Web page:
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Alexandra Sifferlin

For the last two years, Spanish photographer José Antonio de Lamadrid has quietly documented the daily lives of the Morillo Aguilar triplets; three 18-year-old boys at various stages on the autism spectrum. The Morillo Aguilar boys, Álvaro, Jaime and Alejandro, will likely never live independently, and rely on one another to navigate the world around them.

Lamadrid, whose own nephew is autistic, met the Morillo Aguilar triples through his volunteer work at Autismo Sevilla, a non-profit that offers support for parents of autistic children. “I thought that by taking pictures of these three, it would help people understand more about the illness,” says Lamadrid. “Although they are dependent on their family, it is possible for them to live normal and happy lives.”

It’s estimated that autism affects over 2 million Americans and tens of millions worldwide. As with the three brothers, symptoms vary depending on where a person falls on the autism spectrum.

Since he has the most normal social abilities, Jamie is the spokesperson for the three boys, and has a startling intelligence for trivia. “If you give him a random date, like May 2, 2001, he can very quickly tell you if that was a Friday or Saturday,” says Lamadrid. “He is the voice of the children and will often represent the three.”

Alejandro speaks significantly less than Jamie, but has his own unique skill of putting together entire 1,000 piece puzzles in only a couple hours. Alvaro, who has significant brain damage hardly ever speaks, but he still enjoys watching movies with his brothers. Although the three boys arelegal adults now, Lamadrid says they have the mental state of three-year-olds.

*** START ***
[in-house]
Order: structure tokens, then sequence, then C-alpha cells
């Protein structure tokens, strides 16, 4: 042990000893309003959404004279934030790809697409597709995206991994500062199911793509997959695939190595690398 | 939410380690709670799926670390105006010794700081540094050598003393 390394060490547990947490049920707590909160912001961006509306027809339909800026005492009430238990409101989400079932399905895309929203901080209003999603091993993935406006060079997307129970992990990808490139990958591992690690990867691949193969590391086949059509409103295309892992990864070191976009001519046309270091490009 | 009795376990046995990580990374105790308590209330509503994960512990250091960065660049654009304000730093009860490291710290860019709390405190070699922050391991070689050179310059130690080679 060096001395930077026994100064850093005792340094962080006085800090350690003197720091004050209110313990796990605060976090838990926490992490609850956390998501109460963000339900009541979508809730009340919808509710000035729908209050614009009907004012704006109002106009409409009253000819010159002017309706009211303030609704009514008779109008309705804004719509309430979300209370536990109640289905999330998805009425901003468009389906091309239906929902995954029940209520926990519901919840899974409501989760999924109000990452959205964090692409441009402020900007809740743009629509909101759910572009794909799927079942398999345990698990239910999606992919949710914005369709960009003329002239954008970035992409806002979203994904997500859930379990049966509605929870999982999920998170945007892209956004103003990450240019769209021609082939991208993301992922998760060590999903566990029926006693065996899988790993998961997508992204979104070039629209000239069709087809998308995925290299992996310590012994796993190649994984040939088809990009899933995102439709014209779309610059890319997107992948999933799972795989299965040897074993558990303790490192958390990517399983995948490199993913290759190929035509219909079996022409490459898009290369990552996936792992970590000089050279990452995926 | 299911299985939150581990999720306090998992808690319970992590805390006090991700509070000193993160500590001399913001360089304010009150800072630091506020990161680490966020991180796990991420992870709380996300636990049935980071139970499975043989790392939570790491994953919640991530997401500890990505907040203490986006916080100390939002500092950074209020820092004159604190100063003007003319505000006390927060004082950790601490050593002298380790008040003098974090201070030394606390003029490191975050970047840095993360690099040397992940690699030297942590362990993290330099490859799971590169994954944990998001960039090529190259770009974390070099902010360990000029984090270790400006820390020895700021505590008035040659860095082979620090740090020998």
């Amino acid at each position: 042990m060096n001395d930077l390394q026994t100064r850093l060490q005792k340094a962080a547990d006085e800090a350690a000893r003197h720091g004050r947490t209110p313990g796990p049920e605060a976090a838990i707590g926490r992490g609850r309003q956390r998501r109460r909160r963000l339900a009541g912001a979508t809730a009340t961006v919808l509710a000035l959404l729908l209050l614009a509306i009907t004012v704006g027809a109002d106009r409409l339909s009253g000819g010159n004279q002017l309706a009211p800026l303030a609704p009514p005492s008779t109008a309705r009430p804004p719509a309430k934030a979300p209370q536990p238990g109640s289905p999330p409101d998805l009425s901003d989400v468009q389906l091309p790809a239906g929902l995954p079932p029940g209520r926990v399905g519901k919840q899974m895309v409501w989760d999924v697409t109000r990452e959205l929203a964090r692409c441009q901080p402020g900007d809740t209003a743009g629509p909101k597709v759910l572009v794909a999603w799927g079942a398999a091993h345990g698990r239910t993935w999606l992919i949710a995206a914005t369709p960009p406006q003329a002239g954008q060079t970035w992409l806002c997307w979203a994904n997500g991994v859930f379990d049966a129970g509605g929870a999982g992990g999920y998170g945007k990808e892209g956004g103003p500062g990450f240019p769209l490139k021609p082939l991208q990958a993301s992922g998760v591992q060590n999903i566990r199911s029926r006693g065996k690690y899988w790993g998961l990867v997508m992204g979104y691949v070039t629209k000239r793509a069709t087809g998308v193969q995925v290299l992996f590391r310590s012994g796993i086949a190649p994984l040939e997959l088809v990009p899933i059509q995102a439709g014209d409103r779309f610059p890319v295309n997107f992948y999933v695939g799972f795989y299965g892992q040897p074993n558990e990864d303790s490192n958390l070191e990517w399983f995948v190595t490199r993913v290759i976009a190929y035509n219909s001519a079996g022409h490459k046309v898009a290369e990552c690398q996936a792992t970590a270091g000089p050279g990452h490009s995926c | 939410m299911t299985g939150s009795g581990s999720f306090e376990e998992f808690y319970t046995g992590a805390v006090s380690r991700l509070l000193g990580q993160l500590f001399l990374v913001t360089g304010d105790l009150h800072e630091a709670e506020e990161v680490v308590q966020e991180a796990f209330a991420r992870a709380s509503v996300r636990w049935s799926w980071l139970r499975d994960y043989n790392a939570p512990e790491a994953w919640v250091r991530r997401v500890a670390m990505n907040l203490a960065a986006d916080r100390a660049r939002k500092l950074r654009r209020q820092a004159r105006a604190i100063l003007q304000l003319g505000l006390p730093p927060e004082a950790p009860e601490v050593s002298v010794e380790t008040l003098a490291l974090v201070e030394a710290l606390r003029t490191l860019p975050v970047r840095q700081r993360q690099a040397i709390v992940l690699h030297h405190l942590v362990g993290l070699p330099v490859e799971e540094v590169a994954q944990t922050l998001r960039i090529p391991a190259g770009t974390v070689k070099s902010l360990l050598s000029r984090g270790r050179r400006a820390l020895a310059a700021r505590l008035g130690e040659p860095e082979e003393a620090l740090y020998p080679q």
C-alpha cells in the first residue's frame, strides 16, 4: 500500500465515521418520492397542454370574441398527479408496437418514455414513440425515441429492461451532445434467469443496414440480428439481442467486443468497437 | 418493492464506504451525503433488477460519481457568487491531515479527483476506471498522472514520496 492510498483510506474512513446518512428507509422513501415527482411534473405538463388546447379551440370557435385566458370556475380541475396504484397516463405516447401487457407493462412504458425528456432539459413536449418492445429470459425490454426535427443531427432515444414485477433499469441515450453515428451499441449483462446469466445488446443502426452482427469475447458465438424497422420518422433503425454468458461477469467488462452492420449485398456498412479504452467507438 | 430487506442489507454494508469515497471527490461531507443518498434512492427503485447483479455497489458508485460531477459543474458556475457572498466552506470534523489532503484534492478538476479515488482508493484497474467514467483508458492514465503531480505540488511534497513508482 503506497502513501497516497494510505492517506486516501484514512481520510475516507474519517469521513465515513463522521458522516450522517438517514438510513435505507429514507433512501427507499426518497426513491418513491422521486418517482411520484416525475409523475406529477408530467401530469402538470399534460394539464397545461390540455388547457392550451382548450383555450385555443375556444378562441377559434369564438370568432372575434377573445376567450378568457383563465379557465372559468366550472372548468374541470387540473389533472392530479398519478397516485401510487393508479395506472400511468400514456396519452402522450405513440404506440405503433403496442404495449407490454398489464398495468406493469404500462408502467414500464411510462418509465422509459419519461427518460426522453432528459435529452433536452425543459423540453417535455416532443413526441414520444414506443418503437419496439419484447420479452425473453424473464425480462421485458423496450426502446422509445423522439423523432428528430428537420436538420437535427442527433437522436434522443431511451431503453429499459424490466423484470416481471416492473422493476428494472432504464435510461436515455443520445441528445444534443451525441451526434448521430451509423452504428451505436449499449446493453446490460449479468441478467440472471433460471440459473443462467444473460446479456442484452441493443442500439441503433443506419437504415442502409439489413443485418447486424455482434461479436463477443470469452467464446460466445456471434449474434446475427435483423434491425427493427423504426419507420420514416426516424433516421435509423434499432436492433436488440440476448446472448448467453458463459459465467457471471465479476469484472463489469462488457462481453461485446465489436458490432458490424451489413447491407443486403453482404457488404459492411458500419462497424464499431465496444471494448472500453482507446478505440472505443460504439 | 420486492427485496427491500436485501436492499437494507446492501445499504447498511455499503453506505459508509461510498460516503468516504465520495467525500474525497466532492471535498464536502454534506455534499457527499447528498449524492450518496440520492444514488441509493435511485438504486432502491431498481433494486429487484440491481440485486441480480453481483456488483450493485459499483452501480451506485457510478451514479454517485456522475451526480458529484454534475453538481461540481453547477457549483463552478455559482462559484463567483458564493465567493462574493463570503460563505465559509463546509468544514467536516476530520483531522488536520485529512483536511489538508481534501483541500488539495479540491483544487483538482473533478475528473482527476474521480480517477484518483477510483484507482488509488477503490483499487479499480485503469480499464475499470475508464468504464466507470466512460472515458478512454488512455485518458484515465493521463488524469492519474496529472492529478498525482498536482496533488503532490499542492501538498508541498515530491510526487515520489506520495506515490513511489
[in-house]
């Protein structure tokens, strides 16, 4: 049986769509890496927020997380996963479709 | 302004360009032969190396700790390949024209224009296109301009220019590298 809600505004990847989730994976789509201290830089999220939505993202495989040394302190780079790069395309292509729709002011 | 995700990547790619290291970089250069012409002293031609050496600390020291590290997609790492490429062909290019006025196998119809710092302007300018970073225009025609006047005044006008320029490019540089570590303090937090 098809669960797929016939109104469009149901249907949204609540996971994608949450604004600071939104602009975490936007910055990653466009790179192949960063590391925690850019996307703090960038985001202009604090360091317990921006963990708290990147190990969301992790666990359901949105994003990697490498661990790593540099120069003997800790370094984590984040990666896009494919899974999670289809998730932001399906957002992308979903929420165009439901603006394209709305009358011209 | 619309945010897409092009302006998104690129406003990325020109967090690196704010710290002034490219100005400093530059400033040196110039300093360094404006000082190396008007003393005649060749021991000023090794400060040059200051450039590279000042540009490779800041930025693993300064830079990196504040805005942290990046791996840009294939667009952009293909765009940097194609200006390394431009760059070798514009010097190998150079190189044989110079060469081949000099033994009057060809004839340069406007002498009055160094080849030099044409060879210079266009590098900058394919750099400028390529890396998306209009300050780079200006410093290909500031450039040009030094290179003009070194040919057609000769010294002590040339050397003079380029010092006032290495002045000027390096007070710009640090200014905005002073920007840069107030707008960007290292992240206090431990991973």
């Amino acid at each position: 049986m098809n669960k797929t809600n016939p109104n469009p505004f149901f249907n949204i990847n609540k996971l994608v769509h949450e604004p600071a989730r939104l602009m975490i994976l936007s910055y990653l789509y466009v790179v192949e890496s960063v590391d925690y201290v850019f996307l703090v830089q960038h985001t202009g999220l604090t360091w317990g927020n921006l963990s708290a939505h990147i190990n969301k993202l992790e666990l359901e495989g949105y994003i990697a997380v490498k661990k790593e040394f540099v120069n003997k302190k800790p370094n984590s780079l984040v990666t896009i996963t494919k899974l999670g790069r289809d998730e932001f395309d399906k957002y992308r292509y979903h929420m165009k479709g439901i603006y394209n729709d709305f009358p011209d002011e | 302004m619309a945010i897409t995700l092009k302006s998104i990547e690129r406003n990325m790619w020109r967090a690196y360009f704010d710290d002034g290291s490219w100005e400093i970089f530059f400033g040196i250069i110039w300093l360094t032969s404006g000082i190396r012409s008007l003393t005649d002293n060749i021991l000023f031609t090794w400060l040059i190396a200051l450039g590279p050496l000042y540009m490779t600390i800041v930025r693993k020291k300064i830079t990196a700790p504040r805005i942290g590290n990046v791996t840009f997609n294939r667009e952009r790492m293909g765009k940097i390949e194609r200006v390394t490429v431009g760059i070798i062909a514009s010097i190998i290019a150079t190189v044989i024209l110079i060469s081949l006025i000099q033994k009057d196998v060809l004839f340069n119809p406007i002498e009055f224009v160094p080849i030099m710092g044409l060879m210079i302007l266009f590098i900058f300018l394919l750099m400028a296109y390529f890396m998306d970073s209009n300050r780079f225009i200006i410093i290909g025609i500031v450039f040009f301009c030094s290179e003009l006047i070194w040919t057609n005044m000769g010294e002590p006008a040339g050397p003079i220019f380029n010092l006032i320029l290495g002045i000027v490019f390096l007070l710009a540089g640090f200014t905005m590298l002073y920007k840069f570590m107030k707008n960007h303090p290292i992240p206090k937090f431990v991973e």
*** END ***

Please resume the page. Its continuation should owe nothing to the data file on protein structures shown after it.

Lamadrid says the three boys are some of his favorite–and most cooperative—subjects to photograph. Whether the boys are getting dressed for the day in matching outfits or riding the public bus through Sevilla, Lamadrid says they never questioned his constant trailing as he snapped pictures. “They allowed me to be in their life, and didn’t care about me or my camera,” he says. “They’re the subjects all photographers want to have in their life.”

The mother of the three boys, Noelia Aguilar, stuck out the most to Lamadrid during his work. “I was stunned by her,” says Lamadrid. “She is really trying to give them a normal life. Both parents are taking care of them on their own and they know when to push them and when to stop and listen.”

Through his photos of the triplets, Lamadrid hopes he will spur greater support from the Spanish government and autism organizations for families like the Morillo Aguilars. “I’ve learned that despite the condition, this family lives very positively,” says Lamadrid. “Every day is quite hard for them, but they go to bed happy.”

José Antonio de Lamadrid is a photographer based in Seville, Spain. He is represented by Bluephoto.

Alexandra Sifferlin is a writer and producer for TIME Healthland.

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Soldiers and veterans looking to alleviate the devastating symptoms of post-traumatic stress disorder might soon have a new way to help themselves. Strangely, it involves using their gray matter to control a videogame.